Humanitarian corridors remain closed due to insecurity

Humanitarian corridors remain closed due to insecurity

Ukraine has announced that it will not open any humanitarian corridors in the country today due to insecurity as the Russians block or bomb them, Deputy Prime Minister of Ukraine Irina Vereshuk said on the messaging network Telegram.

“Unfortunately, today, April 18, there will be no humanitarian corridors,” said the deputy prime minister, who is also the minister for the reintegration of the occupied territories, not even for the stricken city of Mariupol.

The Ukrainian official explained that the country’s authorities conducted, on Sunday, “long and difficult negotiations” with the Russians to achieve the reopening of humanitarian corridors, especially to Mariupol, but without results. In this city in the south of the country, near the Sea of ​​Azov, there are still about 100,000 people – out of the half a million who lived there before the start of the war – almost without food, water or other basic goods.

Negotiations also failed to reach an agreement to activate the corridors for the evacuation of civilians from other parts of the country, such as Berdyansk, Tokmak, Energodar, the occupied Kherson region and in the pro-Russian Lugansk region, which is currently in the scene of events. from Russian attacks.

The lack of success of the talks is attributed to “the Russians’ violation of international humanitarian law” and the fact that “the Russian occupiers do not stop blocking and bombing humanitarian routes.”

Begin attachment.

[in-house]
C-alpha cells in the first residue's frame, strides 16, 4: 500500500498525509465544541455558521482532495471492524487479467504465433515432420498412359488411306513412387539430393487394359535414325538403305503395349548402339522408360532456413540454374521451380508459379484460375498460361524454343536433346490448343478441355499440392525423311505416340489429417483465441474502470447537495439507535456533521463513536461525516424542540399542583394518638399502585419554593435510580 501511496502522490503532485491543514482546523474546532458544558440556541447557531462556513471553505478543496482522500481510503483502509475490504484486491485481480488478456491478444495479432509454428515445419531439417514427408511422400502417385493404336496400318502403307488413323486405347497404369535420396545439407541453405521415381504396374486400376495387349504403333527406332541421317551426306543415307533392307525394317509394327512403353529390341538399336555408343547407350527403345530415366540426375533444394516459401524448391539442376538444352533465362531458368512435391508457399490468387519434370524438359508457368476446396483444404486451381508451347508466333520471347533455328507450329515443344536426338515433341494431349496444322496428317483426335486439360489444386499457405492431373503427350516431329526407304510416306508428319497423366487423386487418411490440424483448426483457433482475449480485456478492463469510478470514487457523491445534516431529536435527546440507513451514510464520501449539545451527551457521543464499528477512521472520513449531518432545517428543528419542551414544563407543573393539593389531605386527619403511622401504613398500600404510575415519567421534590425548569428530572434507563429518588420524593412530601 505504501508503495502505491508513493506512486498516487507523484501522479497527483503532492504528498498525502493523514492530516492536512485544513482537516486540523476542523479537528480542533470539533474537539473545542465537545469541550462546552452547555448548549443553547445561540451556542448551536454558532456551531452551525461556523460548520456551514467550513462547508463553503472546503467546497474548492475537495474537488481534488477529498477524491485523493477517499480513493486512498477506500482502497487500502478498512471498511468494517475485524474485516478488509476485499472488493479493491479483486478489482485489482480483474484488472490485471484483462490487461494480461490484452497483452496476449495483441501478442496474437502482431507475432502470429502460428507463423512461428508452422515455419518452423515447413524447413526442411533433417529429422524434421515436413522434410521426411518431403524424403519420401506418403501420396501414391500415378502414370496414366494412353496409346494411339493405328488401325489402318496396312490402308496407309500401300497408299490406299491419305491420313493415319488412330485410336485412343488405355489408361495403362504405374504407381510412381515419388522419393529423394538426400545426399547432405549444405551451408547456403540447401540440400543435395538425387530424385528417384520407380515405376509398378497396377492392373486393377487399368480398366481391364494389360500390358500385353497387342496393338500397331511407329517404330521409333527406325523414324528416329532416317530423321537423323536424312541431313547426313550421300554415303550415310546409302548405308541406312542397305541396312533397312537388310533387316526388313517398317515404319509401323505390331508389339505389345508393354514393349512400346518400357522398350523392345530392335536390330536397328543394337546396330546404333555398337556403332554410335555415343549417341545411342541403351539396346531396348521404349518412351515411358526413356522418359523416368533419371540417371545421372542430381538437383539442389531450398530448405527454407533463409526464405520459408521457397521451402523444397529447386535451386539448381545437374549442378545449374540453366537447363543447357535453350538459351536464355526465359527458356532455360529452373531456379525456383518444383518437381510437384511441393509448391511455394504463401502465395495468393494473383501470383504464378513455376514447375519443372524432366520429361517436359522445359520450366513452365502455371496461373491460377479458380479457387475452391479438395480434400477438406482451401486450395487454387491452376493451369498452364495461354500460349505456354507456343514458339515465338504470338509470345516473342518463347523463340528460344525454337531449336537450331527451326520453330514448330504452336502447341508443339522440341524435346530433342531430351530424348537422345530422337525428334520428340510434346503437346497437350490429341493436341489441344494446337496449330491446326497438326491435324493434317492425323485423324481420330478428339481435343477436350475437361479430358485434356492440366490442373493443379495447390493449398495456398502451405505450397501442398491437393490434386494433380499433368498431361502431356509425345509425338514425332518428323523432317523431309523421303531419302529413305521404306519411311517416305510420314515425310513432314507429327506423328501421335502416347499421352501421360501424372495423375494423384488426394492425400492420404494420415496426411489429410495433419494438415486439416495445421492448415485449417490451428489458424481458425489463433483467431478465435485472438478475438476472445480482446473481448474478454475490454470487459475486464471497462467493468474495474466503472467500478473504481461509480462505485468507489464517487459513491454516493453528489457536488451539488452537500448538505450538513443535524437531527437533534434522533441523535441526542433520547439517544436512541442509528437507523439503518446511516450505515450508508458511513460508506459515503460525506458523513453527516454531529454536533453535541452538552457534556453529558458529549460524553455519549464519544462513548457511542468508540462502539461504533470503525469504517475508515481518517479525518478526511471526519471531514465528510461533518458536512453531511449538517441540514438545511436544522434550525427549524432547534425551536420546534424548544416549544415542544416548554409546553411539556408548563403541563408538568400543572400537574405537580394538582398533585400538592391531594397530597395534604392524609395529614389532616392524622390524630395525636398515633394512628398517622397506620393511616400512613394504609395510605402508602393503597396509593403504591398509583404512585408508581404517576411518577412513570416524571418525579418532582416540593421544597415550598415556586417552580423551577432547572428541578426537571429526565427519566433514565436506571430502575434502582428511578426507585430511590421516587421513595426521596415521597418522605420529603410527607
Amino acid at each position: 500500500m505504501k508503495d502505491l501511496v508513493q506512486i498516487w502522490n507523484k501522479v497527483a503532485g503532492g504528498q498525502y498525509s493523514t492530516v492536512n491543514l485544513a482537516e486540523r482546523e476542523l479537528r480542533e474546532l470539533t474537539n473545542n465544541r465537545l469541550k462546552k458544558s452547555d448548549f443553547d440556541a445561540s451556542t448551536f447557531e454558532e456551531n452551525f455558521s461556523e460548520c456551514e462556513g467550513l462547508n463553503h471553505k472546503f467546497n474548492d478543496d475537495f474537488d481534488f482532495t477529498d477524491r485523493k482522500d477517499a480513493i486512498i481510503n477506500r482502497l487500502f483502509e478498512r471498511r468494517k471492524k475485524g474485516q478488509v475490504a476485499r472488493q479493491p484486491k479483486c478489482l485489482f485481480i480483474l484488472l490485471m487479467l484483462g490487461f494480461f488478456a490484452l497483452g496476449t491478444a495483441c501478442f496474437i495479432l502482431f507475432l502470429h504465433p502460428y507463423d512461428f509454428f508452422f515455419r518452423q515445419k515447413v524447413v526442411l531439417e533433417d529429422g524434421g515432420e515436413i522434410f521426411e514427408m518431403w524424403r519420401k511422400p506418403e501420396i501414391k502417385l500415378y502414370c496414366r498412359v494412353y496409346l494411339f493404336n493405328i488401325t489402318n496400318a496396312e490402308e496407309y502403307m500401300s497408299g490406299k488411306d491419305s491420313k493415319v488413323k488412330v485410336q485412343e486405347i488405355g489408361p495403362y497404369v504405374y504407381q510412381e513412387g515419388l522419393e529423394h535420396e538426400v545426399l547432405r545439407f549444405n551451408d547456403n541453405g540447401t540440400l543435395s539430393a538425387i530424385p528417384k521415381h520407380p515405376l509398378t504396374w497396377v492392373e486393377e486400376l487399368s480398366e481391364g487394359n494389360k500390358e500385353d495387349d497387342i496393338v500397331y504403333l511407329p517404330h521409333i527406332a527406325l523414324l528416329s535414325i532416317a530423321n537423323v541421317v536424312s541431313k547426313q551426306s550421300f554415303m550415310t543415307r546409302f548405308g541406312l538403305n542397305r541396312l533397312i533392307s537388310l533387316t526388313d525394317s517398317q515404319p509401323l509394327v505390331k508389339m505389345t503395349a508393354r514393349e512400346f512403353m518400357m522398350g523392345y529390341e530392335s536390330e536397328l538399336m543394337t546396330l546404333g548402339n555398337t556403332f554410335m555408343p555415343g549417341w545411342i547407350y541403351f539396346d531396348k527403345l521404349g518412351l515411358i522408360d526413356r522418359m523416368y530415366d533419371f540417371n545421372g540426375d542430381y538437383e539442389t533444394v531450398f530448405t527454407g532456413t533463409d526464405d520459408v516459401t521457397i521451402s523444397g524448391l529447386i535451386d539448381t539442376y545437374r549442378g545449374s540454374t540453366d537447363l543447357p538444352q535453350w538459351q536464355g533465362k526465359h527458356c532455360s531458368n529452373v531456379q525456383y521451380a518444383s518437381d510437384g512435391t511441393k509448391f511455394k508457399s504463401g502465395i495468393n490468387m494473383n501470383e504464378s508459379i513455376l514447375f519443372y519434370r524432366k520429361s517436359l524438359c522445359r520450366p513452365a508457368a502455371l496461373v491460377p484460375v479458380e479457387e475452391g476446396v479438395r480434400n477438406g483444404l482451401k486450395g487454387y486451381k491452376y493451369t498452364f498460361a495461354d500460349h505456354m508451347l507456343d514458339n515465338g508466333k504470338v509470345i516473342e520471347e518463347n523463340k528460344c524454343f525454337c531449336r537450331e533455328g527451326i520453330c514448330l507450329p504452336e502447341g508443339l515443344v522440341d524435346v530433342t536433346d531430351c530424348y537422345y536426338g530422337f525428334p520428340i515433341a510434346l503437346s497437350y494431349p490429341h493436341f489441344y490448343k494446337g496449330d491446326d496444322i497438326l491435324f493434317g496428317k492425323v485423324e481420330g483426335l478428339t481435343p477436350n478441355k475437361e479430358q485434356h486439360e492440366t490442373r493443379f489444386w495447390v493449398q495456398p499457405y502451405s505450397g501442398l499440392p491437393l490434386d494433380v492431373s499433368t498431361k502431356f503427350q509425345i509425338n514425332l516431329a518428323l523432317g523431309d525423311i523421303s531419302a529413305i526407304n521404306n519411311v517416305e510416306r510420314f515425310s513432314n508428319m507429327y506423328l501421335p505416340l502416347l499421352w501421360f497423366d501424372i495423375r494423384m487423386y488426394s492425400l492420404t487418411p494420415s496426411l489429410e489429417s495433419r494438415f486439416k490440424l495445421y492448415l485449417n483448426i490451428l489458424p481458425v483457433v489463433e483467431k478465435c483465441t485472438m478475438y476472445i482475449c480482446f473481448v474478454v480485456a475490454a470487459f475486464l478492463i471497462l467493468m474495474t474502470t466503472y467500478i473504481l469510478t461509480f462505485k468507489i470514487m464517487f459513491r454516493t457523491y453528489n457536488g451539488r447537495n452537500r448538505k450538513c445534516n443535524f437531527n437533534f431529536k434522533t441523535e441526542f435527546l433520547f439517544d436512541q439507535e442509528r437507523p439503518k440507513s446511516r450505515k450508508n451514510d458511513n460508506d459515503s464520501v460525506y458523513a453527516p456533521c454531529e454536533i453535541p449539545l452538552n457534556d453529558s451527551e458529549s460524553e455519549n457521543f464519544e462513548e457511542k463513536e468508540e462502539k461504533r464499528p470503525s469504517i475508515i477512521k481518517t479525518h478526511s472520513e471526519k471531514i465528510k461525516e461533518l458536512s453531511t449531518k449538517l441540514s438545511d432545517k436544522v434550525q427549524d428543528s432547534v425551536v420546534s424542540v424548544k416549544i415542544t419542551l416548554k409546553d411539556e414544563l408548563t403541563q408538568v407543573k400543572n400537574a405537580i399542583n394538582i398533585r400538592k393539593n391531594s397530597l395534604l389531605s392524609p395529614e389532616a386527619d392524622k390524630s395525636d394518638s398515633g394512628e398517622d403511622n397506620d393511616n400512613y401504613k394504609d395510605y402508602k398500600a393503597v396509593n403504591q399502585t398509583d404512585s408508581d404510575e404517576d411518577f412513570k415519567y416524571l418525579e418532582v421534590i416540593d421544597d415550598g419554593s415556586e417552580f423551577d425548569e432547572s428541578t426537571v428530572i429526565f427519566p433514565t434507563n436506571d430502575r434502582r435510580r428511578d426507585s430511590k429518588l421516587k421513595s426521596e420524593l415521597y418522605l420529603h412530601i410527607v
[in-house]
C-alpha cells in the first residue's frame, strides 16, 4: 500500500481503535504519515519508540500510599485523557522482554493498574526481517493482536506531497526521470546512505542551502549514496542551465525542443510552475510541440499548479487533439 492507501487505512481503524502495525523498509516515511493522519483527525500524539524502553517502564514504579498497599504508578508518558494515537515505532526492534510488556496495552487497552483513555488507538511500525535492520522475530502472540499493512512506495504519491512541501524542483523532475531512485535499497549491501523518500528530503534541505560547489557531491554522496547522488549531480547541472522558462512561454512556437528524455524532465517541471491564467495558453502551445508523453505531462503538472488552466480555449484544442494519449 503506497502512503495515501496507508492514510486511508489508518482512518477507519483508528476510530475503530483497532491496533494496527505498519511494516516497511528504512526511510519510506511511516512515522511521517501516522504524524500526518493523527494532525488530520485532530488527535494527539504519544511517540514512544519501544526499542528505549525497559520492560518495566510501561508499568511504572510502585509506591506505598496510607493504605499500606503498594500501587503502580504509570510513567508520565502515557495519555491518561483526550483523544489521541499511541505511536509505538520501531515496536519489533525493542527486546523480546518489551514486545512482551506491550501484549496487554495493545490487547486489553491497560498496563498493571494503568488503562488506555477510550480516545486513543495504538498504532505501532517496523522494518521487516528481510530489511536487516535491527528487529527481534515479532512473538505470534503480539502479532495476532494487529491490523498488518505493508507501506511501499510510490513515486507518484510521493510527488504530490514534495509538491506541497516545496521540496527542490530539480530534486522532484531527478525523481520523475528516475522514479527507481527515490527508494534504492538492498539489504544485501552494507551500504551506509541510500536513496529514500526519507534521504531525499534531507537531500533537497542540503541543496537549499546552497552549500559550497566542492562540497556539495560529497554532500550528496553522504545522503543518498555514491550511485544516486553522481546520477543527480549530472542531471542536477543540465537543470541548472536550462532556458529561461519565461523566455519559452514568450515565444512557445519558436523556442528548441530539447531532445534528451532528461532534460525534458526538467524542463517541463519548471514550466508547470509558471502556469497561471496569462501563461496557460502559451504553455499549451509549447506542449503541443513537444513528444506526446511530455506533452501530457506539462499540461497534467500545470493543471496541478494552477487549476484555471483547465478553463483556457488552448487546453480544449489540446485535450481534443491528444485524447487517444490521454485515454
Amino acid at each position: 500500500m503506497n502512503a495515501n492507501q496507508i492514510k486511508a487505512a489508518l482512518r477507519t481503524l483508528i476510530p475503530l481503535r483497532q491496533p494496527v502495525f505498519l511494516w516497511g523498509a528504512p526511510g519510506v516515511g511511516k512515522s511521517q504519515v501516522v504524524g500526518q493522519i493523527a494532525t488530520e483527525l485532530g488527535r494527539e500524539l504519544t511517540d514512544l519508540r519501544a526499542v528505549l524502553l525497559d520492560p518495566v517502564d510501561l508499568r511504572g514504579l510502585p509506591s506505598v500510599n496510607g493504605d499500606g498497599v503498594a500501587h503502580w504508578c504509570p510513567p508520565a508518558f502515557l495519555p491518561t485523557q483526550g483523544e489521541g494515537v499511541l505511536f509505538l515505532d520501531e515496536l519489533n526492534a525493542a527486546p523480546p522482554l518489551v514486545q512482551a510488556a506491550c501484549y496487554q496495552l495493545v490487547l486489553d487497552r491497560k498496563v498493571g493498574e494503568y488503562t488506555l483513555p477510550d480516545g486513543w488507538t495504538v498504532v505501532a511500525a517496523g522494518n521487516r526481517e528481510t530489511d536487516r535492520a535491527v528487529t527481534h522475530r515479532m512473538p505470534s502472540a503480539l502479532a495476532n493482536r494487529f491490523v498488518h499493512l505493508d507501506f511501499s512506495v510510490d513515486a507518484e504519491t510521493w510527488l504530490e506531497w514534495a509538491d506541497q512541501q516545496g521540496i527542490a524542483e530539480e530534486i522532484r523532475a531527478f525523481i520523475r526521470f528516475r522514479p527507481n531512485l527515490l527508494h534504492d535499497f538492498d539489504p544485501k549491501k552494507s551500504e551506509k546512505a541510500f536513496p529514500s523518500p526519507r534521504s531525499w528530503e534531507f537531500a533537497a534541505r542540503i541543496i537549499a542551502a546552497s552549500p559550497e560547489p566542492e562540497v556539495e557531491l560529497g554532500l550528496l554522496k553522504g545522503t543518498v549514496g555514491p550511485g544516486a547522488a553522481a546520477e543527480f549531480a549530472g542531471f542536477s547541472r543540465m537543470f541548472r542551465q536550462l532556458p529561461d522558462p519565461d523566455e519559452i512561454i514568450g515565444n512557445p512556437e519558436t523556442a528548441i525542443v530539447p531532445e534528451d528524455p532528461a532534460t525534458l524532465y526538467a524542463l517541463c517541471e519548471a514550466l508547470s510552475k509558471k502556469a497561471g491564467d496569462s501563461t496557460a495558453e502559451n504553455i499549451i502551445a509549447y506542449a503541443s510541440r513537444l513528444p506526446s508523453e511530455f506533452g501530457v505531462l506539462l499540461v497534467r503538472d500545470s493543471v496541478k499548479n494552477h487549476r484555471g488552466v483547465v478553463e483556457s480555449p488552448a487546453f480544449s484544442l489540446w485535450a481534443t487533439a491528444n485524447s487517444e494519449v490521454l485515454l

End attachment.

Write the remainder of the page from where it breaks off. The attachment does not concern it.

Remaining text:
Vereshock promised to make efforts to restore more than 12 humanitarian corridors already established across the country as soon as possible.

This Monday is the second day in a row that Ukrainians are unable to open humanitarian corridors due to insecurity.

In the early hours of February 24, Russia launched a military attack on Ukraine that killed nearly 2,000 civilians, according to United Nations data, which warns that the real number is likely to be much higher.

The war caused about 12 million people to flee, more than five million of them to neighboring countries.

The international community in general condemned the Russian invasion, and responded by sending weapons to Ukraine and strengthening economic and political sanctions against Moscow.